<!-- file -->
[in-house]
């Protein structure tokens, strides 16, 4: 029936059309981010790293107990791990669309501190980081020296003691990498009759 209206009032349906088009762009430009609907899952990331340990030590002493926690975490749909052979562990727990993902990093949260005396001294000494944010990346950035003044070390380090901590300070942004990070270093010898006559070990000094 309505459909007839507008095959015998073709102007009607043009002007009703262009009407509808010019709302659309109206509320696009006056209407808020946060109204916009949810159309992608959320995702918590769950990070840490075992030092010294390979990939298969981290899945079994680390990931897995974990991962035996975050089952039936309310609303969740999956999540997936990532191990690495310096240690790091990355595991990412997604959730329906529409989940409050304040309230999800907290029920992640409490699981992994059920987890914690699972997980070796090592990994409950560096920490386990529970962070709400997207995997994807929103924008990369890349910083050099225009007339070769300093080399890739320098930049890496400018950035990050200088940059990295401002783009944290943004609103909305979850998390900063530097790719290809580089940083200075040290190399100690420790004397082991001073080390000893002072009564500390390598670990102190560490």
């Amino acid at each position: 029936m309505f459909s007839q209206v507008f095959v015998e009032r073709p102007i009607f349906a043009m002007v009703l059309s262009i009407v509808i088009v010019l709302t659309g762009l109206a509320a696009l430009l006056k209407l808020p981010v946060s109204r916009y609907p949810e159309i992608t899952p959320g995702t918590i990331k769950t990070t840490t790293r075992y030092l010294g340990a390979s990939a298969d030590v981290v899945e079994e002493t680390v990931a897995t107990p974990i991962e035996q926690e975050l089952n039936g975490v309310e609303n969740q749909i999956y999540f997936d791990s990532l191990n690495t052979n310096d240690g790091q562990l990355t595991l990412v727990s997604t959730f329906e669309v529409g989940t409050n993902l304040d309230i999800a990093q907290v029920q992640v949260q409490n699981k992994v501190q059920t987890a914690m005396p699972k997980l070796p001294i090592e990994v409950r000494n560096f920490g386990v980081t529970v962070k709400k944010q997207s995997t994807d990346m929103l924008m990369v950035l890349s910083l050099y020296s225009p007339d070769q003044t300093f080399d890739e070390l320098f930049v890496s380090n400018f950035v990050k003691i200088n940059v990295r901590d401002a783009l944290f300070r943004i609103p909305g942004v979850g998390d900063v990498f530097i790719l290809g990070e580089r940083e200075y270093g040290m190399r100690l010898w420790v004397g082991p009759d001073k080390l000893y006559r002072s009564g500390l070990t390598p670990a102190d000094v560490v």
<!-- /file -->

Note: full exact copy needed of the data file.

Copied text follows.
[in-house]
């Protein structure tokens, strides 16, 4: 029936059309981010790293107990791990669309501190980081020296003691990498009759 209206009032349906088009762009430009609907899952990331340990030590002493926690975490749909052979562990727990993902990093949260005396001294000494944010990346950035003044070390380090901590300070942004990070270093010898006559070990000094 309505459909007839507008095959015998073709102007009607043009002007009703262009009407509808010019709302659309109206509320696009006056209407808020946060109204916009949810159309992608959320995702918590769950990070840490075992030092010294390979990939298969981290899945079994680390990931897995974990991962035996975050089952039936309310609303969740999956999540997936990532191990690495310096240690790091990355595991990412997604959730329906529409989940409050304040309230999800907290029920992640409490699981992994059920987890914690699972997980070796090592990994409950560096920490386990529970962070709400997207995997994807929103924008990369890349910083050099225009007339070769300093080399890739320098930049890496400018950035990050200088940059990295401002783009944290943004609103909305979850998390900063530097790719290809580089940083200075040290190399100690420790004397082991001073080390000893002072009564500390390598670990102190560490």
């Amino acid at each position: 029936m309505f459909s007839q209206v507008f095959v015998e009032r073709p102007i009607f349906a043009m002007v009703l059309s262009i009407v509808i088009v010019l709302t659309g762009l109206a509320a696009l430009l006056k209407l808020p981010v946060s109204r916009y609907p949810e159309i992608t899952p959320g995702t918590i990331k769950t990070t840490t790293r075992y030092l010294g340990a390979s990939a298969d030590v981290v899945e079994e002493t680390v990931a897995t107990p974990i991962e035996q926690e975050l089952n039936g975490v309310e609303n969740q749909i999956y999540f997936d791990s990532l191990n690495t052979n310096d240690g790091q562990l990355t595991l990412v727990s997604t959730f329906e669309v529409g989940t409050n993902l304040d309230i999800a990093q907290v029920q992640v949260q409490n699981k992994v501190q059920t987890a914690m005396p699972k997980l070796p001294i090592e990994v409950r000494n560096f920490g386990v980081t529970v962070k709400k944010q997207s995997t994807d990346m929103l924008m990369v950035l890349s910083l050099y020296s225009p007339d070769q003044t300093f080399d890739e070390l320098f930049v890496s380090n400018f950035v990050k003691i200088n940059v990295r901590d401002a783009l944290f300070r943004i609103p909305g942004v979850g998390d900063v990498f530097i790719l290809g990070e580089r940083e200075y270093g040290m190399r100690l010898w420790v004397g082991p009759d001073k080390l000893y006559r002072s009564g500390l070990t390598p670990a102190d000094v560490v």